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The Plot to Capture Jesse James

“The Plot to Capture Jesse James,” from Phil Stewart’s Archive, was first published on Stray Leaves in 1999. 

The Plot to Capture Jesse James

By Phil Stewart

Robert Ford, the "dirty little coward"
Robert Ford, the “dirty little coward”

Bob Ford killed Jesse James with the full knowledge and consent of Sheriff James H. Timberlake of Clay County, Police Commission Henry H. Craig of Kansas City, and the Governor of Missouri, Thomas T. Crittenden. While the James neighbors plotted to capture Jesse James, the government plotted to assassinate Jesse James.

By the fall of 1880, it was nearly impossible for Jesse and his family to justify robberies and murders on injustice and social conditions brought about by the Civil War. There was no place for roaming bands of old guerilla fighters and outlaws. Jesse was bad for business. Land prices in the outlaw’s home county were lower than in other parts of the state. Business and banking interests avoided the area, despite opportunities for growth. Jesse James was an economic liability.

John Watts Shouse, conspirator to capture Jesse James
John Watts Shouse, conspirator to capture Jesse James

A small group of Clay County citizen talked among themselves, although very quietly. Chief among them was John Watts Shouse, a veteran of the Mexican and Civil Wars, and a southerner by birth. Shouse was a no-nonsense man who had organized and commanded on of the first Confederate Home Guards. With him were other prominent citizens: John T. Pettigrew, William Dollis, William Dagley, Riley Henderson, William Wysong, and John Shouse’s younger brother James. Most of the lived in the Bethel community, which also was the home of the Ford and Cummins families, a few miles from James farm.

The neighbors made at least one attempt to convince Jesse’s mother, Zerelda, to speak to her son and convince him to surrender. The feisty, fiery, and protective Zerelda Samuel would not consider surrender. Not Jesse James! Having failed, the group shifted focus to capture Jesse and  turn him over to Sheriff Timberlake for prosecution.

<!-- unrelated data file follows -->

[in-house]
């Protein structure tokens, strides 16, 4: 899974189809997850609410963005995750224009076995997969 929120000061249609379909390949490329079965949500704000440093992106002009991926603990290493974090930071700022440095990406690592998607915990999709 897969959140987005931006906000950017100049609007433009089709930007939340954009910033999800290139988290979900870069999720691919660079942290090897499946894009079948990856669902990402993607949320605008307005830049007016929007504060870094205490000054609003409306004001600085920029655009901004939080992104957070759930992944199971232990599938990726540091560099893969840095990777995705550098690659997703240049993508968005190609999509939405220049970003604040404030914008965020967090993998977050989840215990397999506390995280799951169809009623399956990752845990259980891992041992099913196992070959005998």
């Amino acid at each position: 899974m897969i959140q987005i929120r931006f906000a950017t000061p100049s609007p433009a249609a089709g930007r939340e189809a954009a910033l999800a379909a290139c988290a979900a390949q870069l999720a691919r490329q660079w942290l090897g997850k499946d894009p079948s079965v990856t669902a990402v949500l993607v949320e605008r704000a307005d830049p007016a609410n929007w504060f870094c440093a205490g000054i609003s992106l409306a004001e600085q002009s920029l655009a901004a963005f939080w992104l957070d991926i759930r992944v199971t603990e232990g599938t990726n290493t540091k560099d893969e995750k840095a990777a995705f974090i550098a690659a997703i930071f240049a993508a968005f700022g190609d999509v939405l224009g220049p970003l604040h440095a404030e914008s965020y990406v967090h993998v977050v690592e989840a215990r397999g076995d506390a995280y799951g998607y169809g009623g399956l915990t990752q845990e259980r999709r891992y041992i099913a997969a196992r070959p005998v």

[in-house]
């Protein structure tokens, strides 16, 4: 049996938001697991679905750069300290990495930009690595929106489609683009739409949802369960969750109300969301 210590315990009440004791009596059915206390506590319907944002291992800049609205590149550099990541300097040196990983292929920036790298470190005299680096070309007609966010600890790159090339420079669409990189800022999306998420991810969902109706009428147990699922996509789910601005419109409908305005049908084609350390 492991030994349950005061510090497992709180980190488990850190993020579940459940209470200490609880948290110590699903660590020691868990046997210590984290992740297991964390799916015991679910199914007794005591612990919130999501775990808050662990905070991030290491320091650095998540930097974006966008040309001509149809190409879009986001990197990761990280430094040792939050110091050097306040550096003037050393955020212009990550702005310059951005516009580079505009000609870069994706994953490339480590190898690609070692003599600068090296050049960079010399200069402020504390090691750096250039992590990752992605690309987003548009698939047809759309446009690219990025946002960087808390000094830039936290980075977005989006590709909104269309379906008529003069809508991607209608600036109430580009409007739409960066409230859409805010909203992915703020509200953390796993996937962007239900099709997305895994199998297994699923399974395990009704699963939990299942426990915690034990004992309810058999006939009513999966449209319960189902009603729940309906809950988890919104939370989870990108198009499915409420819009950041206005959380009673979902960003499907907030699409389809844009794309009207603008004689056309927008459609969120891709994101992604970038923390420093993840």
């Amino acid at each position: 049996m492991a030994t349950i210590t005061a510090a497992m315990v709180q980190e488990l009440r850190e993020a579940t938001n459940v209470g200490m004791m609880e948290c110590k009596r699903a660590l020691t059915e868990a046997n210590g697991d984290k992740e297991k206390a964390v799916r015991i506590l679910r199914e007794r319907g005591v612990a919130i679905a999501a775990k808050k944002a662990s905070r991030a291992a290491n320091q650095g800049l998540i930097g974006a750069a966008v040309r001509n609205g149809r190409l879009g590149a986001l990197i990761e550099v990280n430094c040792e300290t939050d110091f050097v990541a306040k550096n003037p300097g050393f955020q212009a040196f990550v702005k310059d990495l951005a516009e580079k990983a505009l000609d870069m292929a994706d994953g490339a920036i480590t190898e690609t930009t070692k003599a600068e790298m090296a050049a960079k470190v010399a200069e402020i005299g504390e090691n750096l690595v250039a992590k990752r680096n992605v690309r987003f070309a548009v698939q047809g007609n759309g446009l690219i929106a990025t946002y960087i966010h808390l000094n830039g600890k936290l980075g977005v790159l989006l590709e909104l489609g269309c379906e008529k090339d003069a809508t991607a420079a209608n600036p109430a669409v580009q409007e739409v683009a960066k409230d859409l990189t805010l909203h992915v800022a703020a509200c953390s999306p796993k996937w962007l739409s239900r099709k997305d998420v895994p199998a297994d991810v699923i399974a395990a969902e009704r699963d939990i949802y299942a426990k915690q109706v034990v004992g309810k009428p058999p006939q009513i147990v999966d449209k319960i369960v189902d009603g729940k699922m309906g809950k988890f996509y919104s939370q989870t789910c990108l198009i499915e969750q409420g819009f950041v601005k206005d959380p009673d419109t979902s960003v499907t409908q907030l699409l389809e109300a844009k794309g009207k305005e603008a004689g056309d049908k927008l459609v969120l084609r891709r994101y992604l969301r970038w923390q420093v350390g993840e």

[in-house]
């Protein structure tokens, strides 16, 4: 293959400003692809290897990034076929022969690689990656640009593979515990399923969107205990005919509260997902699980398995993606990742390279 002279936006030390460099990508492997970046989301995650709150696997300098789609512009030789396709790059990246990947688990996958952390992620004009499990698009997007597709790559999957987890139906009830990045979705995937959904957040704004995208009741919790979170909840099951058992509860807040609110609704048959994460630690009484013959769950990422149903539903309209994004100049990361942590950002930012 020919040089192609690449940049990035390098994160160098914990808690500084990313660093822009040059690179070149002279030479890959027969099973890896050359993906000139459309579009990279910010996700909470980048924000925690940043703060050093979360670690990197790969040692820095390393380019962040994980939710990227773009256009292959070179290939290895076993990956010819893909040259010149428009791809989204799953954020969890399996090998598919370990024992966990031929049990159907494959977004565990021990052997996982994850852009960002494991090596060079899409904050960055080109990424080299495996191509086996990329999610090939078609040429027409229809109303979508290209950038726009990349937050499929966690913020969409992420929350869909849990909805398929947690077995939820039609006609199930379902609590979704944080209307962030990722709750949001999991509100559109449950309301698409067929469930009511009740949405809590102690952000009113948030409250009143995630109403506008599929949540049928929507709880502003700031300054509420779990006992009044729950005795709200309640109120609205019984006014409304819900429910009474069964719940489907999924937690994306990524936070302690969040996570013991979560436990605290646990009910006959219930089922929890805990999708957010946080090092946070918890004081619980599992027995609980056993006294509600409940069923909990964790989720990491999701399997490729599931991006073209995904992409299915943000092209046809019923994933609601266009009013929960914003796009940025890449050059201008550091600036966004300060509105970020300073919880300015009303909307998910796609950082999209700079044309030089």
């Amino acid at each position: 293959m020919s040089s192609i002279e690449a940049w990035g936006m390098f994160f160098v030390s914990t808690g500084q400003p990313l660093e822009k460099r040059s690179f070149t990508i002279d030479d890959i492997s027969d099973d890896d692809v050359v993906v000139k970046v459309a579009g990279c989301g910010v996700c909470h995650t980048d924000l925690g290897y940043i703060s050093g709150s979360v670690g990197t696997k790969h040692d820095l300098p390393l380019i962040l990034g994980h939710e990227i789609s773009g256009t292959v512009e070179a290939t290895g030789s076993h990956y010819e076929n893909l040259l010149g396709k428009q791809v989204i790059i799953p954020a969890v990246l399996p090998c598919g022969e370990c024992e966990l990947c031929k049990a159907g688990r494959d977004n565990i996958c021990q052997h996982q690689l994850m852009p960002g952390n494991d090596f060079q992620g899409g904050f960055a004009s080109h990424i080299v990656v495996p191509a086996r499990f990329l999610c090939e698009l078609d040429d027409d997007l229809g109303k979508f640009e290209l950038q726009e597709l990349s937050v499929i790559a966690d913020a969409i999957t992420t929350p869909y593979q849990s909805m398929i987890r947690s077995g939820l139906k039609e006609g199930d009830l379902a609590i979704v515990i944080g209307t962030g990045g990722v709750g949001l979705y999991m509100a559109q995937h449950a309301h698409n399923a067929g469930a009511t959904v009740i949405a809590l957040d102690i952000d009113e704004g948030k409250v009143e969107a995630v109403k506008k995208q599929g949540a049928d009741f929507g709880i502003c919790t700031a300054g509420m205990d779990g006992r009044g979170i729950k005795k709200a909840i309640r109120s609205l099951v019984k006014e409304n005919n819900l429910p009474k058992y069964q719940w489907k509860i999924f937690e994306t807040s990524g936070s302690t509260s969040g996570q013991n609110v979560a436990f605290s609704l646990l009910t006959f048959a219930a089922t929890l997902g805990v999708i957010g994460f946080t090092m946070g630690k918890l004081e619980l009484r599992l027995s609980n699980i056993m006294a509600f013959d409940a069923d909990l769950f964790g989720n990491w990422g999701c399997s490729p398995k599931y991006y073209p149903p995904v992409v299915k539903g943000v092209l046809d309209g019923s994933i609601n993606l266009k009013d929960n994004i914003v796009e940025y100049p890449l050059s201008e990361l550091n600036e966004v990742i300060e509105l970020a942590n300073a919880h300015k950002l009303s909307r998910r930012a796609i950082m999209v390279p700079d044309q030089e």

Jim Cummins
Jim Cummins

During the fall of 1881, Jesse came searching for one of his old associates, Jim Cummins. Jesse believed Cummins was about to turn traitor. Jesse already had killed Ed Miller, one of his gang and a neighbor who Jesse no longer trusted.

Jesse arrived in the Bethel community during the first few days of October. Jesse soon learned that Cummins had been seen around the home of Cummins’ brother-in-law, William Ford. Bill For was also an uncle to Robert and Charles Ford. When Jesse arrived at Bill Ford’s home, he found Bill’s wife, and fifteen-year-old son, Samuel. In a scene reminiscent of the time young Jesse James himself was beaten by Union soldier in search of his brother Frank James, Jesse grabbed the teenager. He threated to kill him if he didn’t “fess up” where Jim Cummins could be found. When the boy would not, or could not, provide the information, Jesse lost his temper. Frustration got the best of him. He began slapping the boy. The slapping became a beating. When Jesse mounted to leave, young Samuel Ford was beaten and bloody.